Ninh Binh – Tam Coc

With Sunday being an official day off work from our PVI project, Christine and I organised to hire a bus and travel South to Ninh Binh, a trip of about an hour.We were only able to get a bus for the morning, Sunday being a very big day for weddings and the driver having already booked up an afternoon’s work. Ninh Ninh is a provincial city of around 50,000 and, like Phu Ly, is on Highway 1A and the main North-South rail link. We ended up with a group of 21, including Moon, one of our interpreters.

The most popular attraction around Ninh Binh is Tam Coc which translates as “Three Caves”. Tourist promotions often refer to Tam Coc as Halong Bay on Rice Paddies as the area abounds with wonderful towering limestone kasts jutting magnificently out from a sea of green rice paddies. The scenery is spectacular, and the best way to view it is by small rowboat. A steady stream of boats ply the narrow waterway that weaves its way through several kilometers of rice fields and through three caves, the longest of which is 127m long. Unfortunately, it was very misty when we went, even to the point of light drizzle. In places, the mist pouring through the breathtaking ravines was beautiful but in other places the reduced visibility spoiled the scenery somewhat.

With Moon’s help, we bought tickets for all the group and were then herded two at a time onto the tiny rowing boats, each with a rower at the rear and another paddler nearer the front. They will allow up to 4 Vietnamese passengers in the boats but only two Europeans; a combination of our bulk and our ability to pay. The rowers, propel the craft with their feet, using a unique action with legs and feet to move the oars in a constant rowing action. The front paddlers assist and also perform the function of “seller of embroidery”, a local handicraft. Along the way, various hawker boats approach and harrass, the camera people with their Nikons taking happy snaps that will be aggressively sold at the end of the trip. At the turn around point, refreshment boats get very insistent about buying their wares, either for the passengers or the rowers. It is hawker heaven. We had a couple of school students as rowers, a young girl aged 17 and her brother aged 12. He did not contribute his fair share of the work and we ended up paddling for a large part of the trip. The boy did his part by selling Christine an embroidered table cloth. At the end, we gave them both a tip, not through choice, but rather sheer pressure. It is more a case of tip or be “tipped”.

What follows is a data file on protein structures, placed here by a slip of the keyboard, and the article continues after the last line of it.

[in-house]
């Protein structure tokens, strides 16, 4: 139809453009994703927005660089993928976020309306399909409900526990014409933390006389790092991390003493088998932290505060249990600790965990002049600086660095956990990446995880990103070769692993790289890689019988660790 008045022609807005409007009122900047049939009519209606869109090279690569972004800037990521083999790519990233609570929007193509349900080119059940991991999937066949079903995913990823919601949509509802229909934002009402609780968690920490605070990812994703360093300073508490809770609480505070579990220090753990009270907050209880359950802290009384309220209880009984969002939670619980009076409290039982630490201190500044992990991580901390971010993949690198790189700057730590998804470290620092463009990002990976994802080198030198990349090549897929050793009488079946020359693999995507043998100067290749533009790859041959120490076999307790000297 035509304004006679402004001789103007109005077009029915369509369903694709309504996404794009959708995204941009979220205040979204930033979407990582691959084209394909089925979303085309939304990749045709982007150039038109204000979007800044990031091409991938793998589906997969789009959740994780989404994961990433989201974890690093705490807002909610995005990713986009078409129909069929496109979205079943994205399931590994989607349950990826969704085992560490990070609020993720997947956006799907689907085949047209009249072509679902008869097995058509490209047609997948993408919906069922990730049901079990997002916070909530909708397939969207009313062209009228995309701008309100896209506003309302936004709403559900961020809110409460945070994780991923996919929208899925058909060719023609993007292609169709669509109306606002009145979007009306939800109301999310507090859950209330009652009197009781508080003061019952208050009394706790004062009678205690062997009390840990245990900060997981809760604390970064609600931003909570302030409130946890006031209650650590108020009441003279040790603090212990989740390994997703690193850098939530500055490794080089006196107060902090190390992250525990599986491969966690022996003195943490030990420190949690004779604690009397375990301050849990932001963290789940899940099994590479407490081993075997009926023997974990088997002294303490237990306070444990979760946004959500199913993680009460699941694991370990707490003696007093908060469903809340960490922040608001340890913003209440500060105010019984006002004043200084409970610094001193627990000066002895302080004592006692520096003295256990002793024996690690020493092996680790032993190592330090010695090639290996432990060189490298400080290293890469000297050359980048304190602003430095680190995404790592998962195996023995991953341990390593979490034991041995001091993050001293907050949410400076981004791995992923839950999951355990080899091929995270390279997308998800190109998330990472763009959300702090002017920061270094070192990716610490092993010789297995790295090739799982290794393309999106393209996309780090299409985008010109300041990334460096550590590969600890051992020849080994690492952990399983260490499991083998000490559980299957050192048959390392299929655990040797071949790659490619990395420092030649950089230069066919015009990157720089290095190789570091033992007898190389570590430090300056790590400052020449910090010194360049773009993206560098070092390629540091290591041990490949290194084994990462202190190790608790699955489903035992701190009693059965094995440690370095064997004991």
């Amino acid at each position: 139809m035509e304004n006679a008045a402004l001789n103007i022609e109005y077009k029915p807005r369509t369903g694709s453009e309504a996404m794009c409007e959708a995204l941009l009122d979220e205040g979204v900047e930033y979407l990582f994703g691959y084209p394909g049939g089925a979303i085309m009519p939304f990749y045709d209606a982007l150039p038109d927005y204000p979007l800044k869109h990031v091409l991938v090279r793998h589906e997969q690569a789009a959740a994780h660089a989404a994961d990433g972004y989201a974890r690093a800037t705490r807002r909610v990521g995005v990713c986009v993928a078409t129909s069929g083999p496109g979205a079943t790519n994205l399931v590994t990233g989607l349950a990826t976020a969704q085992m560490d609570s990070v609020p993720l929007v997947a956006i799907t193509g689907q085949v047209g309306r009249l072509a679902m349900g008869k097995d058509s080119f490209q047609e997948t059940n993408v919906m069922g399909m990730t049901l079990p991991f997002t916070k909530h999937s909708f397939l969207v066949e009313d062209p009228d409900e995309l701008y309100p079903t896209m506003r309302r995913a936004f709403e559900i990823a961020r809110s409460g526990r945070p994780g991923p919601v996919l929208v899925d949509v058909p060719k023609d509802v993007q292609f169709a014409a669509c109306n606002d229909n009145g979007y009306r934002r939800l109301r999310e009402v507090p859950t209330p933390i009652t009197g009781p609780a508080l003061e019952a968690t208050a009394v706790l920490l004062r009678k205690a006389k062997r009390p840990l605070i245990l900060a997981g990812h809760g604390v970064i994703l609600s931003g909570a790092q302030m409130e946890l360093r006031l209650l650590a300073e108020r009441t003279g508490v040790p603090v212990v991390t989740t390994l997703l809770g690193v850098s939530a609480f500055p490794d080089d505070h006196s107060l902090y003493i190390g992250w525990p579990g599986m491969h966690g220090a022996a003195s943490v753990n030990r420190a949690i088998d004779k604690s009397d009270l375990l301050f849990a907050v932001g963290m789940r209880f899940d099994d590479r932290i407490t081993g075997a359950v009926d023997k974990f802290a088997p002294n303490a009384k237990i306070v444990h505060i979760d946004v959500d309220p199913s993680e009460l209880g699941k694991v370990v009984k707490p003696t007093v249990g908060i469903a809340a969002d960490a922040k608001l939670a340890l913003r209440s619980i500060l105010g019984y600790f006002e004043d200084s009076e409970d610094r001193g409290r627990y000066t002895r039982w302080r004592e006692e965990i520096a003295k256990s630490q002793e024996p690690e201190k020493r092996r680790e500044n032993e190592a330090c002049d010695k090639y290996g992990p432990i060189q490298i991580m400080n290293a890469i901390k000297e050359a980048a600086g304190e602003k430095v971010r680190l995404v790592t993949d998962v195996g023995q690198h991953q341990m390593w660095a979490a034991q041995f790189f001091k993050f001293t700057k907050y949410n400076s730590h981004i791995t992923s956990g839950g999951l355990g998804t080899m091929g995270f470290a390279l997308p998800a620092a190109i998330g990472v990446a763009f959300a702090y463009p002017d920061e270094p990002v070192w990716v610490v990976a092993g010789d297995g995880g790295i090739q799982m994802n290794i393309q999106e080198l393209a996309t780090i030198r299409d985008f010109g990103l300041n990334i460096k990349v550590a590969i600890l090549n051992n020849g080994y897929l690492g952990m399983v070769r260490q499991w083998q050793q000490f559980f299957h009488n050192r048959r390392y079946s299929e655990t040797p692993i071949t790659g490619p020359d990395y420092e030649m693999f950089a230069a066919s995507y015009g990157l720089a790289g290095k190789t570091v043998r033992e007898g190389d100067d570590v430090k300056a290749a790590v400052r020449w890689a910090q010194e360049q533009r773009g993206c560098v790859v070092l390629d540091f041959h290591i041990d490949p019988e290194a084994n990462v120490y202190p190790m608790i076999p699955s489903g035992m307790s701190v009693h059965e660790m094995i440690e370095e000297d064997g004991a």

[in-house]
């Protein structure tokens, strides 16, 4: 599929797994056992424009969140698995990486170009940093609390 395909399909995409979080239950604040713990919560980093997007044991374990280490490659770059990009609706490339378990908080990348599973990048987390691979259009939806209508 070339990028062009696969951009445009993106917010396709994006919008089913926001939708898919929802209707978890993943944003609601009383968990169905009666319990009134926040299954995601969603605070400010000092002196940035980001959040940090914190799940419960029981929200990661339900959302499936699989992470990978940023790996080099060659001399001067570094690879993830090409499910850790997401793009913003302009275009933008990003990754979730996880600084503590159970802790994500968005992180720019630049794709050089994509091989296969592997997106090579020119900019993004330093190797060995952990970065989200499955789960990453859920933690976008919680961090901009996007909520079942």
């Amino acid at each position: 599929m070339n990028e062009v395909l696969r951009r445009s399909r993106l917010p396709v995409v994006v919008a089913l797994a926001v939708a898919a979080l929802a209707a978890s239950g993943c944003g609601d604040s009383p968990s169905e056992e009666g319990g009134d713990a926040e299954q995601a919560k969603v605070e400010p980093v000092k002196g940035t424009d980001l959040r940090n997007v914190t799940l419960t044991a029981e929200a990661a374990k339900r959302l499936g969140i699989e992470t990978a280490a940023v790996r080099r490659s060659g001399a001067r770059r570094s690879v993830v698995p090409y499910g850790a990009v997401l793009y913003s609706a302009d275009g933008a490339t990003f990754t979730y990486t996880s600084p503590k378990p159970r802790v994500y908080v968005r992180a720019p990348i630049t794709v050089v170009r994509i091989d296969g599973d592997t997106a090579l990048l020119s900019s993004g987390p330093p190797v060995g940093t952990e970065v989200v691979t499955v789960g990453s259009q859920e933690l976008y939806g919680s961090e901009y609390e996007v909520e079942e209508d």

After sampling a few delights from some food stalls in the market, we headed back along Highway 1A to Phu Ly. By this time, the traffic was terrible, with much of the road being under reconstruction and large tour buses weaving dangerously in and out of the trucks and motorbikes. Fortunately, our driver is steady and careful and gave us little cause to panic. All in all a very touristy day out but loads of fun.